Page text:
By Shannon Collins, DoD News, Defense Media ActivityMay 15, 2015
EL PASO, Texas (May 6, 2015) -- As the sun beats down, a Soldier placed her right foot in the block and got ready for the burst of energy she would need to sprint her way to a medal win during the Army Trials for the DoD Warrior Games.
Sgt. 1st Class Sam Goldenstein, a radiology technician with the 325th Combat Support Hospital in Independence, Missouri, took a gold medal in the women's 400-meter and a silver medal in the women's 1500-meter, 200-meter and 100-meter. She also took a silver medal in women's upright cycling during trials at Fort Bliss, Texas, March 29 to April 2. For her, adaptive sports give her a chance to transition from being a distance runner to a sprinter and to being a cyclist.
"I used to be a distance runner," she said. "I used to love to do half marathons. The Army Ten-Miler was one of my favorite races. The doctors told me to quit running. I always identified as being a runner. I would always go running. I miss it, but the Warrior Transition Unit, or WTU, pointed me to cycling, and now I absolutely love it now, and I honestly wouldn't have tried it. Cycling is great exercise and keeps my pain down."
Over her 12 years in the Reserve, Goldenstein has developed a hip impingement and has grade-four arthritis. She requires hip replacements. She said it can be challenging, but she is more focused on being competitive.
"I'm a 33-year-old female," she said. "I thought my competition days were over, but when I found out about Warrior Games and the Army Trials, I was like, 'Wow, I can actually be competitive again.' When I ran, I never ran for personal records. I never thought I could be competitive again after I lost the running and especially after picking up a new sport at my age. Now I've actually hired a coach. I'm going into my first racing season this year and will see how that goes. It's shown me that I can still do this, no matter what my disability is. It's never over."
Goldenstein is also the adaptive sports site coordinator at Fort Leonard Wood and encourages other wounded warriors to participate in adaptive sports and to try out for future Army Trials and the Veteran Affairs' Valor Games. She uses one of her own teammates at the Army Trials as an example.
Staff Sgt. Cory Davis, an avionics mechanic who served for 21 years, after six weeks of training with Goldenstein, went to the Valor Games in October with a team from Fort Leonard Wood and medaled in shooting. He also did well in archery, though he had never shot a bow before.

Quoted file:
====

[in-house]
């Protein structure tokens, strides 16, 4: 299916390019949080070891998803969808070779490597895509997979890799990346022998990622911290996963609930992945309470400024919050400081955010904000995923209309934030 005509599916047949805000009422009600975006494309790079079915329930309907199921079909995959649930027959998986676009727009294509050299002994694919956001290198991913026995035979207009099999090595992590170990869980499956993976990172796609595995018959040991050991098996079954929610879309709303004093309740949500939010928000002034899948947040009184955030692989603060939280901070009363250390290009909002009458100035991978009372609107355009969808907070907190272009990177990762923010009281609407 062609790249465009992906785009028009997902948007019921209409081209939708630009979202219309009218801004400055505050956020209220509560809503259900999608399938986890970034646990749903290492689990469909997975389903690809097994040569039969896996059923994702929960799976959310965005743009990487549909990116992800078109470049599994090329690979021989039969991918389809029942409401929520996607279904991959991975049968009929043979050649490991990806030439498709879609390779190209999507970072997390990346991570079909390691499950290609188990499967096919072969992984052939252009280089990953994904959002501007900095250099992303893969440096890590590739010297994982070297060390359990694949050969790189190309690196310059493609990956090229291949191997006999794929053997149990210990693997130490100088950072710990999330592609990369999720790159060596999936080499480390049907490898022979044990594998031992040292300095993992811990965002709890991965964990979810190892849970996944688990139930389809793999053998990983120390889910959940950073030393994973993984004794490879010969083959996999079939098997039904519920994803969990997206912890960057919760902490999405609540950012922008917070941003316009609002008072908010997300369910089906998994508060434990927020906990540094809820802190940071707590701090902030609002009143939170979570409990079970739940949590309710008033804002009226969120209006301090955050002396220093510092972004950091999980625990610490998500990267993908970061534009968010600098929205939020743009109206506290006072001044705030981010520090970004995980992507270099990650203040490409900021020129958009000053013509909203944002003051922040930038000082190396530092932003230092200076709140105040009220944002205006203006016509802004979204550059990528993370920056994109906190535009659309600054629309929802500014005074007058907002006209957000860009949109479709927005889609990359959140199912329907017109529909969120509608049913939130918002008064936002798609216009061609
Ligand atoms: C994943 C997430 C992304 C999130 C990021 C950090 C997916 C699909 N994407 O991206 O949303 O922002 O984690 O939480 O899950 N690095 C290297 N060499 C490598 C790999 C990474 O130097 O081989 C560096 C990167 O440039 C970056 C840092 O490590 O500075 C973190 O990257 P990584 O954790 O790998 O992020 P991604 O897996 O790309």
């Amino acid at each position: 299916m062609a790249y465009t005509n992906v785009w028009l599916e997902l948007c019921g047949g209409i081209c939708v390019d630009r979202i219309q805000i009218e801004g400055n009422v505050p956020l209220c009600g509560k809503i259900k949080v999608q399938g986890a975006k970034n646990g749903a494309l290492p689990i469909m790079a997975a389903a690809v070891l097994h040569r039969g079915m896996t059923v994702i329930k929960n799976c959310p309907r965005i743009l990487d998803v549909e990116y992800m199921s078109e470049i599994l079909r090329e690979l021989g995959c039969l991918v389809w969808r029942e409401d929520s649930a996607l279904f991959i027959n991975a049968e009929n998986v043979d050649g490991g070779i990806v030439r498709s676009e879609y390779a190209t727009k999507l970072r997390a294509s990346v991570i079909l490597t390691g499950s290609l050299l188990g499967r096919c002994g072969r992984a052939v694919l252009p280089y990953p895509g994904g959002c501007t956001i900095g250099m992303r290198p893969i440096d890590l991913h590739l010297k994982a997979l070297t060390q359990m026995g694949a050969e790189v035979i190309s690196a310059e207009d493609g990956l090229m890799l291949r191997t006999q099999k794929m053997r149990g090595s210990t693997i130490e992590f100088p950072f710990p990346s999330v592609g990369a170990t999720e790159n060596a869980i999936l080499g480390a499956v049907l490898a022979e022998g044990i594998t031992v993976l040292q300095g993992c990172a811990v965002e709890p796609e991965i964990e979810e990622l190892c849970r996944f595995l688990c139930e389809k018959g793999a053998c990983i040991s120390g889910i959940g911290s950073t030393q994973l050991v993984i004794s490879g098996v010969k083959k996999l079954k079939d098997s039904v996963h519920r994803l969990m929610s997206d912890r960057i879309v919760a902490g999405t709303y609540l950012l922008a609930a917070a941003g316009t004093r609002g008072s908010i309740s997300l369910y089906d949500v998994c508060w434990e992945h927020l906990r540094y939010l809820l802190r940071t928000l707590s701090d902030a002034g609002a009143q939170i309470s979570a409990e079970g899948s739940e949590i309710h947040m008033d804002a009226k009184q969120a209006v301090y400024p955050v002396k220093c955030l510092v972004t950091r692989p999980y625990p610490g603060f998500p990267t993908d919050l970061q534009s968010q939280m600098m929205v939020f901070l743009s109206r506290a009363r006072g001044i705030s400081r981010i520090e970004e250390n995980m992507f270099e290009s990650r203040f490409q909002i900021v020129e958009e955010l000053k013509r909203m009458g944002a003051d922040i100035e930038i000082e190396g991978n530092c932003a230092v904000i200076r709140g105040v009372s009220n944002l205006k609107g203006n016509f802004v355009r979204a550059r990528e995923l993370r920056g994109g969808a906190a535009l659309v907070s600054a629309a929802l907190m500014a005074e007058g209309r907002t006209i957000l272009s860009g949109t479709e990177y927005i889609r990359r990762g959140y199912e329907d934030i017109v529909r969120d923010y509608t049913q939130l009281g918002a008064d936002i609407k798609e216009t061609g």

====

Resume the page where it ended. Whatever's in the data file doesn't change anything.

"It gave him the confidence and excitement to come back and continue that sport," she said. "He won a gold medal here at the Army Trials in shooting."
Davis said Goldenstein helped him in his recovery.
"Sam's great," he said. "When I first got to the WTU, the adaptive sports program was pretty much non-existent. When my wife came to visit, she lit into the staff because most of my days, I spent in my room doing nothing. I was getting pretty depressed. Next thing I know, Sam comes in and says, 'Cory, what do you want to do?' She suggested archery and shooting. She just motivated me and right off the bat, we had Valor Games. She's been great. She's really inspired me to do more. She listens to us and gets us involved. She tries hard to make it as much fun as she can. Every time I see her, I smile."
Goldenstein said she was inspired to join the Army because it was a family tradition.
"My dad was in the Army, and my sister was in the Reserves, and at 21, I thought, 'The Army could be very beneficial for me, and I could help serve my country.' With everything stirring up in Iraq at the time, I really wanted to go do something for these guys. I may not be on the front line, but I can help them in the hospital," she said.
Goldenstein will continue her service and her competitive nature as she trains for competition for the 2015 Department of Defense Warrior Games on Marine Corps Base Quantico, Virginia, June 19-28. Last year, she took a silver medal in women's upright cycling, a silver medal in the women's 1500-meter and 400-meter and a bronze medal in the 200-meter at the Warrior Games.
Throughout the games, wounded, ill and injured Service members and veterans from the Army, Marine Corps, Air Force, Navy and Coast Guard will compete in track and field, shooting, swimming, cycling, archery, wheelchair basketball and sitting volleyball.
Goldenstein said the most important aspect of the 2015 DoD Warrior Games is the camaraderie.
"We forge friendships, and we use each other to help us with our disabilities and because of camaraderie, it helps us heal," she said. "I wish we could take more than just 40 people on the team. But even at the Army Trials here, with those who don't make the team, they still have a piece of that camaraderie and friendship here. It's crucial in their healing process."